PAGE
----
This video explains how the heat pump water heater works. These water heaters use a quiet fan to move air from your home through the evaporator coils which heat the refrigerant. This hot, evaporated refrigerant moves to the condenser coil inside the unit, which releases the heat into the water, warming it. This is a far more efficient process than using electricity or burning fossil fuels to generate heat, and it produces no harmful greenhouse gas byproducts.

Although most heat-pump electric water heaters require a 240-volt electrical connection, some are available using a 120-volt connection. If you want to upgrade to a heat pump electric water heater, it is helpful to understand what connections you have currently. Most conventional electric water heaters require a 240-volt connection, while many gas water heaters only have a 120-volt connection. Also, if you have a gas water heater and want to upgrade to an electric heat-pump water heater, there is a tax credit available for electrical panel upgrades (more on that below), but that may not be required with 120-volt models entering the marketplace.

Heat pump water heaters should last about as long as a normal water heater which is 10-15 years and will continue to improve with more advanced refrigerants.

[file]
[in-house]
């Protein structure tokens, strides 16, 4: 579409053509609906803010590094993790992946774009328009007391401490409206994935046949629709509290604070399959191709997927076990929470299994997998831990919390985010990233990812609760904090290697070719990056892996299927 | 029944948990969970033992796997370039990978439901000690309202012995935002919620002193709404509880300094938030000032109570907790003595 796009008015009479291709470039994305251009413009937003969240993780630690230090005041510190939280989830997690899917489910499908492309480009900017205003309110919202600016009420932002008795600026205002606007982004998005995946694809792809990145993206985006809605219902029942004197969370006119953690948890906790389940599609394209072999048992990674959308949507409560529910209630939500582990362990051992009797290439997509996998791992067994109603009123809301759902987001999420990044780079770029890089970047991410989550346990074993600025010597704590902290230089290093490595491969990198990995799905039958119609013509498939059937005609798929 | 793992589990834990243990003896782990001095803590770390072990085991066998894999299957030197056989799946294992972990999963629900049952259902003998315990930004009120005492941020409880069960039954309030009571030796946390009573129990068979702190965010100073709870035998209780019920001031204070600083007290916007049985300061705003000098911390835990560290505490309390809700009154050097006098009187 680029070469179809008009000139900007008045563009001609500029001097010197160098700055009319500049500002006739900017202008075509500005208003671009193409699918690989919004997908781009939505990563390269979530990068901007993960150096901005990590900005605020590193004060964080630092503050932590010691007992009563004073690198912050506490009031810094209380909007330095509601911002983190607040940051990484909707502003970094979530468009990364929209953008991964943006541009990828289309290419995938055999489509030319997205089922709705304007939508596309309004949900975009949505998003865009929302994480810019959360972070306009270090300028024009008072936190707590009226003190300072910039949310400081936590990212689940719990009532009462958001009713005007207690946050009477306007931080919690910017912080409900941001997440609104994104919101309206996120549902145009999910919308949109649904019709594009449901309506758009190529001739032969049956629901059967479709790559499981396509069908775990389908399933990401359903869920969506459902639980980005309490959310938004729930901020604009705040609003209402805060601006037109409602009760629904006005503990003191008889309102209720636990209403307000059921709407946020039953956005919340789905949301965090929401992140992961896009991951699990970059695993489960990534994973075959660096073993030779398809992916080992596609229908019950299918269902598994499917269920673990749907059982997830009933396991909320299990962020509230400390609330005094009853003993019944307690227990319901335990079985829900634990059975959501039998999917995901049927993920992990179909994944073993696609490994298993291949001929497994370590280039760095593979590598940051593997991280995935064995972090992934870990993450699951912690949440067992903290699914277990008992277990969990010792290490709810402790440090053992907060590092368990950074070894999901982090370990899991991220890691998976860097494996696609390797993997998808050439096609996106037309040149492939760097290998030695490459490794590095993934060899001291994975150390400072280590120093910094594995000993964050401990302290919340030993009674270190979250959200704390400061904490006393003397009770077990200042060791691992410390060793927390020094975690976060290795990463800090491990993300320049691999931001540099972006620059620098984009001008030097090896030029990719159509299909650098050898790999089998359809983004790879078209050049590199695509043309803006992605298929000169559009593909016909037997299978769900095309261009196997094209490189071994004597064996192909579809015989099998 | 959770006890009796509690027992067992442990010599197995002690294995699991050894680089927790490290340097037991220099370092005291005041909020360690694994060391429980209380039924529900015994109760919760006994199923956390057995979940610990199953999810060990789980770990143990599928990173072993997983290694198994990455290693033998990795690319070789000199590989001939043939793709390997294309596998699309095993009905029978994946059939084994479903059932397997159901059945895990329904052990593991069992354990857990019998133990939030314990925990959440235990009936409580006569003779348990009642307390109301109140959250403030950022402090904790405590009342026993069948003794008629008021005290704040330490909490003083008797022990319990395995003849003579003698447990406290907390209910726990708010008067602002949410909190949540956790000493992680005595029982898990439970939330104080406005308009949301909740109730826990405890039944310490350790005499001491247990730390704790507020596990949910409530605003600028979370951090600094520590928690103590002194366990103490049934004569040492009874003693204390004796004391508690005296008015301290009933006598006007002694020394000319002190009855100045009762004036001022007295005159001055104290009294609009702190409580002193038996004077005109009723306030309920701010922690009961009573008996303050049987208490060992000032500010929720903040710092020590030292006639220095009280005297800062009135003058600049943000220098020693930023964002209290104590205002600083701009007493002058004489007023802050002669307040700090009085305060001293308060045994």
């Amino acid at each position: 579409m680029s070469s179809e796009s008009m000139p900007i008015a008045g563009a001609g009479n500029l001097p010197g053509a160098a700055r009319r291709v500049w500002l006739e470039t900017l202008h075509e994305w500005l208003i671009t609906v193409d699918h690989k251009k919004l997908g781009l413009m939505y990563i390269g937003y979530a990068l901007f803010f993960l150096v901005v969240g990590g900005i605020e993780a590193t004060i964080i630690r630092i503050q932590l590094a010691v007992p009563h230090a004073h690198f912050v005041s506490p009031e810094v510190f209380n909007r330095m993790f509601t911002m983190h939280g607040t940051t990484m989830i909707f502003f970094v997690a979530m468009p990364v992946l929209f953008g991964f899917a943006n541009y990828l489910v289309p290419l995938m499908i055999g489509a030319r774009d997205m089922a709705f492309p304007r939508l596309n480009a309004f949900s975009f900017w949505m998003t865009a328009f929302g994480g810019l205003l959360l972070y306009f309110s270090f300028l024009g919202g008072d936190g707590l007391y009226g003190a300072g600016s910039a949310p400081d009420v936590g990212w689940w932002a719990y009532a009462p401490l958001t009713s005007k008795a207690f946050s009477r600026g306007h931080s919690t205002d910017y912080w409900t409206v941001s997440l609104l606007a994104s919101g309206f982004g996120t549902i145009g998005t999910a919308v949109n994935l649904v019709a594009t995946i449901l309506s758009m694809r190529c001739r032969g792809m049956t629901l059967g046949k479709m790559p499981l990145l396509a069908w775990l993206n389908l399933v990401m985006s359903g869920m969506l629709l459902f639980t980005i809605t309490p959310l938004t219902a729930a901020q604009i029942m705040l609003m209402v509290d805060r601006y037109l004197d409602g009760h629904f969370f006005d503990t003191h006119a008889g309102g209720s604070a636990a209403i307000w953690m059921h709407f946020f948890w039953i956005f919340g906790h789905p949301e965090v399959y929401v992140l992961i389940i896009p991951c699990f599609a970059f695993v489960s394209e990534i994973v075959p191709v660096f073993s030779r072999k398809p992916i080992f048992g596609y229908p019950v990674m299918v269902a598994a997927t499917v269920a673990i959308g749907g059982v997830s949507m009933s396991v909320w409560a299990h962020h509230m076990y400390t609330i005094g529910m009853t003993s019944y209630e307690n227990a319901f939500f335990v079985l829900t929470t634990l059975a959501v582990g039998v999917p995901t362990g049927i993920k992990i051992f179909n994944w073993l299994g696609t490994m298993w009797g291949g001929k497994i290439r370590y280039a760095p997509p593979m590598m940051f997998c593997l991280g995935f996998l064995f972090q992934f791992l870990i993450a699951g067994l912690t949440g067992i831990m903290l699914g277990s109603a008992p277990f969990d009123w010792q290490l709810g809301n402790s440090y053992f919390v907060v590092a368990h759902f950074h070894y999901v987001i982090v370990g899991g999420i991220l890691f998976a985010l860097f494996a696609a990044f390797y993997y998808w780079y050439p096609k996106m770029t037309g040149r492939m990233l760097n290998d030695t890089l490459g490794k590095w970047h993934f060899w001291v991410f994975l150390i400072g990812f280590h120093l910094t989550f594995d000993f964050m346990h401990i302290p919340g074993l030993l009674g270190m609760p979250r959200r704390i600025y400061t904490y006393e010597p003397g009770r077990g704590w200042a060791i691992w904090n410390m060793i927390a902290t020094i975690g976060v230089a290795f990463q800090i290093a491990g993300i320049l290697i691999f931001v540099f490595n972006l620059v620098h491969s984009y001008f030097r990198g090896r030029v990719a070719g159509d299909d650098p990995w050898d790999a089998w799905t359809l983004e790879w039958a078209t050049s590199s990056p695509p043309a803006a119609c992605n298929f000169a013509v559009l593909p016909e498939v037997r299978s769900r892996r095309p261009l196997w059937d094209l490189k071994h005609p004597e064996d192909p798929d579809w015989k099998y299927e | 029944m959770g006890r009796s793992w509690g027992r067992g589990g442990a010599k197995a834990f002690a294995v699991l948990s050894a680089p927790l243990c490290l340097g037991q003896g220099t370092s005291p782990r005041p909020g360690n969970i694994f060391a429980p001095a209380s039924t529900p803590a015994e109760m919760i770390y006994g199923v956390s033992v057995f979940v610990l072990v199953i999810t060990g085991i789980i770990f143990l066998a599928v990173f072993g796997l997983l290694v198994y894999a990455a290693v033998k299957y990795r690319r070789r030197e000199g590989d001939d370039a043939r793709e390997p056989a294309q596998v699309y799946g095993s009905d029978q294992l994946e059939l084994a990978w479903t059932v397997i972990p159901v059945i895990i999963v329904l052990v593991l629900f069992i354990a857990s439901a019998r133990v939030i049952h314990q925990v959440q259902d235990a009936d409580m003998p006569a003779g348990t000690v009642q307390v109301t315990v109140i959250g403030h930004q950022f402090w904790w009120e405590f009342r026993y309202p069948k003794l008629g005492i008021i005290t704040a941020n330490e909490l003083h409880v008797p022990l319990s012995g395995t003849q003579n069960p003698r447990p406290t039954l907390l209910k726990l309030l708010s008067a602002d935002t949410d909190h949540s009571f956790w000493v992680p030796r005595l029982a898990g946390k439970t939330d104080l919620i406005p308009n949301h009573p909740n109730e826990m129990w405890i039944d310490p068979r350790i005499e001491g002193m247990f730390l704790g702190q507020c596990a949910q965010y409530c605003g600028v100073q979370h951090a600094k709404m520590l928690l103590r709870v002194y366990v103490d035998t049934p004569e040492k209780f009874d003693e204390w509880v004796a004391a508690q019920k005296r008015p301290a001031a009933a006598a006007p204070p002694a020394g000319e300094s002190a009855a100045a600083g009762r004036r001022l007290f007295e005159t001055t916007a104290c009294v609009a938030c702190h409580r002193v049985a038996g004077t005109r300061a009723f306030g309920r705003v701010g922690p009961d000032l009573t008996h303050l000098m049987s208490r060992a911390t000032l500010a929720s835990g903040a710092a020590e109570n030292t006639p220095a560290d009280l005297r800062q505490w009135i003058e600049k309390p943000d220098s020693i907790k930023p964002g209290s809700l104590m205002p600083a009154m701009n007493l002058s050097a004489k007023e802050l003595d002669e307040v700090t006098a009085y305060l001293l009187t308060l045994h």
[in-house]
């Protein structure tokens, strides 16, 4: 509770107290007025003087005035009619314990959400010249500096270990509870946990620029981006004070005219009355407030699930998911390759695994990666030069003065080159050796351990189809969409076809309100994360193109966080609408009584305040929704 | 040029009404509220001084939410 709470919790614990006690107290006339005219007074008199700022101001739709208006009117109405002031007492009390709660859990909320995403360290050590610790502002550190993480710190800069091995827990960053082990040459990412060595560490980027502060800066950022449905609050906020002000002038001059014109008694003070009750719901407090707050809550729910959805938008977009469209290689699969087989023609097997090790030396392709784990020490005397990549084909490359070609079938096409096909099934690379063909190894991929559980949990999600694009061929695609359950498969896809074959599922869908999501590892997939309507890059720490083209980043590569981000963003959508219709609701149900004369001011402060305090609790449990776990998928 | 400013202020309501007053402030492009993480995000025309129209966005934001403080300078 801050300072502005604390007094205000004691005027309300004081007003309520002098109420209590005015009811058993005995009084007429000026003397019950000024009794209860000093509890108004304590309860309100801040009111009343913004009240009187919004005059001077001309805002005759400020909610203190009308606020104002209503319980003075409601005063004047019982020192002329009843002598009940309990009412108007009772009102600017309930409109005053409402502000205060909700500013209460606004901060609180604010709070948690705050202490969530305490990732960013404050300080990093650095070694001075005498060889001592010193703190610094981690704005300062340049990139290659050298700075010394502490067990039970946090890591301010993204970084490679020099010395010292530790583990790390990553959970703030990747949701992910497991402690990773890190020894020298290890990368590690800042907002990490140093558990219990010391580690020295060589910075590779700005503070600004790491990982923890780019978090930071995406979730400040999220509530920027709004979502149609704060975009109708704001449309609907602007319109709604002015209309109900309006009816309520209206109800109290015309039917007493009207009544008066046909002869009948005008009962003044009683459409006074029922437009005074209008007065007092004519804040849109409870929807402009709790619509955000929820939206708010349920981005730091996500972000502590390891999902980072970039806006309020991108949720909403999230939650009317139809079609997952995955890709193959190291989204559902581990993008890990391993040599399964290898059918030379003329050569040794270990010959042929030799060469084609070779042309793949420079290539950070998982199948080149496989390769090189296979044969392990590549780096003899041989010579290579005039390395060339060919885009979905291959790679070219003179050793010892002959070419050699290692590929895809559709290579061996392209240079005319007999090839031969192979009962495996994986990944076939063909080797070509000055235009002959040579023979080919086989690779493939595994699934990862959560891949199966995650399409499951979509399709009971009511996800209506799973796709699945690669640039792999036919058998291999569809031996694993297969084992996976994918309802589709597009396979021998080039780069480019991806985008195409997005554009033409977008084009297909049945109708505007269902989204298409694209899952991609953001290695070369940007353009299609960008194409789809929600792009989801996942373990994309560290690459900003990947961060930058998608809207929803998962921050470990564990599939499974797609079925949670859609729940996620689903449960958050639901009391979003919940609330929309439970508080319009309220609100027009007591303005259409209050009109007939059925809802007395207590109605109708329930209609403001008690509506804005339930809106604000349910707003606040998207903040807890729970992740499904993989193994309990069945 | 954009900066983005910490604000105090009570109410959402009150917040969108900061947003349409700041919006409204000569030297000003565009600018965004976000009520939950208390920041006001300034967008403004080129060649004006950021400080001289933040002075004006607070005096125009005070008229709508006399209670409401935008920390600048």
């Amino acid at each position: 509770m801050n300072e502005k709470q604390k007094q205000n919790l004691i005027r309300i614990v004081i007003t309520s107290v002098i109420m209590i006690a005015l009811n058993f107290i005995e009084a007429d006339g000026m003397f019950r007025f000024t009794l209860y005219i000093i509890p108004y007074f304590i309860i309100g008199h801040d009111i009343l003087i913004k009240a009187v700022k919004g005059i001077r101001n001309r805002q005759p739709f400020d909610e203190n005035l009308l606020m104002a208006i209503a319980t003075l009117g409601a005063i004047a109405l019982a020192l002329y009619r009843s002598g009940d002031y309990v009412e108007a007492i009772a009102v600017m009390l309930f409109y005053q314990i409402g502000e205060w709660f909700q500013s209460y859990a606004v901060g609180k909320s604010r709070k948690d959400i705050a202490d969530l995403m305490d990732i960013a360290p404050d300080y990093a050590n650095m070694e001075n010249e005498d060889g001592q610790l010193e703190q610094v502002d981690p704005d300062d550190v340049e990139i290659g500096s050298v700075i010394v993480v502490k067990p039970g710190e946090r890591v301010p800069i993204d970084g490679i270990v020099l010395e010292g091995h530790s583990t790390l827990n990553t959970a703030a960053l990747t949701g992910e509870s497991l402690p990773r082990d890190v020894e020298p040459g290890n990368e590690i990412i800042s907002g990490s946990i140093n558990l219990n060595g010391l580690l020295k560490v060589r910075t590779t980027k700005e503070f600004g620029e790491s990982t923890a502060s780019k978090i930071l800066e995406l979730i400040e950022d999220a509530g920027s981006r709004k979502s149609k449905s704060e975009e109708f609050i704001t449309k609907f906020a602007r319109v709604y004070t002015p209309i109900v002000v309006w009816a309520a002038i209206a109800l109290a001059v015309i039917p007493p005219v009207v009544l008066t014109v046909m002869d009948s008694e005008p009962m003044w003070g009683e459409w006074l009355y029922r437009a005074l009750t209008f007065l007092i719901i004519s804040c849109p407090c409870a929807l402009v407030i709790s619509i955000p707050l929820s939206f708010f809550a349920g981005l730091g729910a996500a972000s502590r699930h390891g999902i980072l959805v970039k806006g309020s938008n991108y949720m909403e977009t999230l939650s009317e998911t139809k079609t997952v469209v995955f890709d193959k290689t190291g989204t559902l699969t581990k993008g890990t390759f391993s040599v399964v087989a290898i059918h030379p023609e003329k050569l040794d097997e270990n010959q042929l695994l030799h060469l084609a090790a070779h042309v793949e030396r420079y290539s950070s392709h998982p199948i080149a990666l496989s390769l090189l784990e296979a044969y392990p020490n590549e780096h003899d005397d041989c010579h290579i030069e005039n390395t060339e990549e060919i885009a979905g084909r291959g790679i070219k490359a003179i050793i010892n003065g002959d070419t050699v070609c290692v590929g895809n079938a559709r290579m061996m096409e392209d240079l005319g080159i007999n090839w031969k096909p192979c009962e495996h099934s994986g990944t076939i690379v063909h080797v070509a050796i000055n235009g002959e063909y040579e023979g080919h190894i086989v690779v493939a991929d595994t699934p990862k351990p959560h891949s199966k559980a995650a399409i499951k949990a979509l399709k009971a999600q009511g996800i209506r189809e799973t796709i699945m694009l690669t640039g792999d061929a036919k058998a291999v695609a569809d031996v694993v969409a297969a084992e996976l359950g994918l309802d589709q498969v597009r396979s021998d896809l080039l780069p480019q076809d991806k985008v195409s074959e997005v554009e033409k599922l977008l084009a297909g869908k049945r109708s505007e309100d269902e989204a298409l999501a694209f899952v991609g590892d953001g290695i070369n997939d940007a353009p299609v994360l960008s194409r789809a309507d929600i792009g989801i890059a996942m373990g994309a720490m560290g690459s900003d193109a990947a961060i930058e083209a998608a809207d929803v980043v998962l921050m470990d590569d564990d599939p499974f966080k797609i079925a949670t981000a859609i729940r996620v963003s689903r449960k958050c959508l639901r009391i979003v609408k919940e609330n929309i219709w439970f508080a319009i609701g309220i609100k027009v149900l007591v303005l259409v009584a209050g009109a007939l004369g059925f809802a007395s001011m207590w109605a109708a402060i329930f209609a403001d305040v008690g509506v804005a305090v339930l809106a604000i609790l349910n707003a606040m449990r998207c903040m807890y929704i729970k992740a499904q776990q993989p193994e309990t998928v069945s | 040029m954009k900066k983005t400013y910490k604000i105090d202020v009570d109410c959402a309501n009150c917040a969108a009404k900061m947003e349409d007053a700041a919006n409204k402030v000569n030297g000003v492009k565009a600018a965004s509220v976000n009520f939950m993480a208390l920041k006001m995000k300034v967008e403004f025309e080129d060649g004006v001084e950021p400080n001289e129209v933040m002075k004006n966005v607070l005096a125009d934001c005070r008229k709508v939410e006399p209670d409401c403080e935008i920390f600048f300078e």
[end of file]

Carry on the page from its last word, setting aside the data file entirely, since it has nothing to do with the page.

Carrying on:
The Pros and Cons of a Heat Pump Water Heater

The main benefits you’ll receive is savings on your electricity bill (they typically cost only about $100/yr to operate), especially if can eliminate your gas/propane bill by switching from gas to electric. Another big benefit is that they heat water faster and longer than an electric resistance water heater and they warm your water without warming the planet. And last but not least, you can add a dehumidifier option to your heat pump water heater in order to remove water from the air since they’re usually located in a basement area. This saves money by reducing electricity spent on dehumidification and reduces waste as fewer dehumidifiers must be produced and eventually disposed of. Read this CleanTechnica article on All I Want For Christmas Is A New Voltex AL Heat Pump Water Heater.